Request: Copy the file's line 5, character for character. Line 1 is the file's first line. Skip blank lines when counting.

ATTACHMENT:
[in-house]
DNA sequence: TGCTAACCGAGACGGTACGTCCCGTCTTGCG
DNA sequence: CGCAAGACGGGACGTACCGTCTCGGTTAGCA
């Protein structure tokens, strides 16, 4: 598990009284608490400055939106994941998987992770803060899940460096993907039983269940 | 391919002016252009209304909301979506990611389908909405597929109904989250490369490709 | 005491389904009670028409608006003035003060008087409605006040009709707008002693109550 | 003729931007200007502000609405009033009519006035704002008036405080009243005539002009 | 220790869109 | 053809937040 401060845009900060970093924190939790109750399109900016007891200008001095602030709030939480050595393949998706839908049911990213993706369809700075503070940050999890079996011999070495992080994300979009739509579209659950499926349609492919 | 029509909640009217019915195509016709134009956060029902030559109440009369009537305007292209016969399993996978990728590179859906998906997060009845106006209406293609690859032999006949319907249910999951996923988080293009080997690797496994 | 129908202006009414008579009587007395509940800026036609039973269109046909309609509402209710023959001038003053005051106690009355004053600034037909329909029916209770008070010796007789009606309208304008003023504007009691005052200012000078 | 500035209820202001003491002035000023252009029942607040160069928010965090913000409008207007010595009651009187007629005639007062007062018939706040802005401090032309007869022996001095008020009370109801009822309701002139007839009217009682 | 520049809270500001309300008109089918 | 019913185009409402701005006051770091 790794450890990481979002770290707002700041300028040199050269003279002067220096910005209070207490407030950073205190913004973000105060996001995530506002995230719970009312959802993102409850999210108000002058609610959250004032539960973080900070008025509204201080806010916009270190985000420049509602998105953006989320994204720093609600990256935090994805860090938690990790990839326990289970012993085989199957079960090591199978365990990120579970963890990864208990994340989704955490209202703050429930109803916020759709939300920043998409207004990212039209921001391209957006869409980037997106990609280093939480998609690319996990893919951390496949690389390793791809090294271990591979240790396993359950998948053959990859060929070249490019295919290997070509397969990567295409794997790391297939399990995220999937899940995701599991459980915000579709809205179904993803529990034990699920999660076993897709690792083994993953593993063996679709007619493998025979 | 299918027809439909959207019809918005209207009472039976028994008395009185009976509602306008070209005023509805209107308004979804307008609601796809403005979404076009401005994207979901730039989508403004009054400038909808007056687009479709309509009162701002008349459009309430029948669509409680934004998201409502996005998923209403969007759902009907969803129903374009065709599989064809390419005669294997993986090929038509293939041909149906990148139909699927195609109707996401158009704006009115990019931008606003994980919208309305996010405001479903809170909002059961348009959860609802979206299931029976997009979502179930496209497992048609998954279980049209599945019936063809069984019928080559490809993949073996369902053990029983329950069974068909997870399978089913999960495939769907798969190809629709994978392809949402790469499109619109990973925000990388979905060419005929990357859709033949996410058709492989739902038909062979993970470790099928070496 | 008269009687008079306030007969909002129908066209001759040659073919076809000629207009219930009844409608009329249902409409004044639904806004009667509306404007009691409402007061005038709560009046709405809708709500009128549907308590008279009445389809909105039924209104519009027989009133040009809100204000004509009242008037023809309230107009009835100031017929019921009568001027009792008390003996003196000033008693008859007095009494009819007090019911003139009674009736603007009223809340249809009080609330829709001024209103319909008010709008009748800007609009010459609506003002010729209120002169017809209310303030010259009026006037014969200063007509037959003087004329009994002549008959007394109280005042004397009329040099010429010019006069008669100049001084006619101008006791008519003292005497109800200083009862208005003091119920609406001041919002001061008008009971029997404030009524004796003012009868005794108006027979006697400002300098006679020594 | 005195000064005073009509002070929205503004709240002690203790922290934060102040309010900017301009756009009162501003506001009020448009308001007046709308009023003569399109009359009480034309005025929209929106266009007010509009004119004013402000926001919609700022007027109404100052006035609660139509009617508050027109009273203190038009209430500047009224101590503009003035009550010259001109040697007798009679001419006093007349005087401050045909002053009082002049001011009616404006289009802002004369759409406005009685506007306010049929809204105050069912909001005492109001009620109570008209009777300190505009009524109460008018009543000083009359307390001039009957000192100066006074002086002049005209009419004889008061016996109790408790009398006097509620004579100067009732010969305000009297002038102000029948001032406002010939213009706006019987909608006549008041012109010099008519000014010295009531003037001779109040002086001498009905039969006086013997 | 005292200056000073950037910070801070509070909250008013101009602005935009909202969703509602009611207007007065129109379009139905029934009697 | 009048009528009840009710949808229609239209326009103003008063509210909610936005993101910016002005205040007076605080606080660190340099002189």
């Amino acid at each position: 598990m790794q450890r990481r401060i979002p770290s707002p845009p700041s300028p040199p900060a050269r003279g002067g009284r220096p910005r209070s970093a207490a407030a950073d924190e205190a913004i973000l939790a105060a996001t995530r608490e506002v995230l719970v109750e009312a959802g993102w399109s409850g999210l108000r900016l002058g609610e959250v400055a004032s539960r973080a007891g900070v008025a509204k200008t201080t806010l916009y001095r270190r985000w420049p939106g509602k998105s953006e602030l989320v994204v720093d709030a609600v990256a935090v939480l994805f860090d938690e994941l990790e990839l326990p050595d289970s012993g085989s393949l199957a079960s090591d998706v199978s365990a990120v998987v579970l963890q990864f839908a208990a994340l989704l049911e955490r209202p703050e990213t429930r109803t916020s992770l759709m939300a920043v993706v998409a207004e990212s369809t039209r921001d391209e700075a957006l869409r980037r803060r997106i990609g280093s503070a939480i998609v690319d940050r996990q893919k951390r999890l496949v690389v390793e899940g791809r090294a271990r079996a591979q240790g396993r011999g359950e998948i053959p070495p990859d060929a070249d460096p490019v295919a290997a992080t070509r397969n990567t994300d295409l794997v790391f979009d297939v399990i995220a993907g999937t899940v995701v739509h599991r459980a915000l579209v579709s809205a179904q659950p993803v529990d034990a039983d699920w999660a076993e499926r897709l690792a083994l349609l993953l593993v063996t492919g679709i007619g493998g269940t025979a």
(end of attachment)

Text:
């Amino acid at each position: 598990m790794q450890r990481r401060i979002p770290s707002p845009p700041s300028p040199p900060a050269r003279g002067g009284r220096p910005r209070s970093a207490a407030a950073d924190e205190a913004i973000l939790a105060a996001t995530r608490e506002v995230l719970v109750e009312a959802g993102w399109s409850g999210l108000r900016l002058g609610e959250v400055a004032s539960r973080a007891g900070v008025a509204k200008t201080t806010l916009y001095r270190r985000w420049p939106g509602k998105s953006e602030l989320v994204v720093d709030a609600v990256a935090v939480l994805f860090d938690e994941l990790e990839l326990p050595d289970s012993g085989s393949l199957a079960s090591d998706v199978s365990a990120v998987v579970l963890q990864f839908a208990a994340l989704l049911e955490r209202p703050e990213t429930r109803t916020s992770l759709m939300a920043v993706v998409a207004e990212s369809t039209r921001d391209e700075a957006l869409r980037r803060r997106i990609g280093s503070a939480i998609v690319d940050r996990q893919k951390r999890l496949v690389v390793e899940g791809r090294a271990r079996a591979q240790g396993r011999g359950e998948i053959p070495p990859d060929a070249d460096p490019v295919a290997a992080t070509r397969n990567t994300d295409l794997v790391f979009d297939v399990i995220a993907g999937t899940v995701v739509h599991r459980a915000l579209v579709s809205a179904q659950p993803v529990d034990a039983d699920w999660a076993e499926r897709l690792a083994l349609l993953l593993v063996t492919g679709i007619g493998g269940t025979a």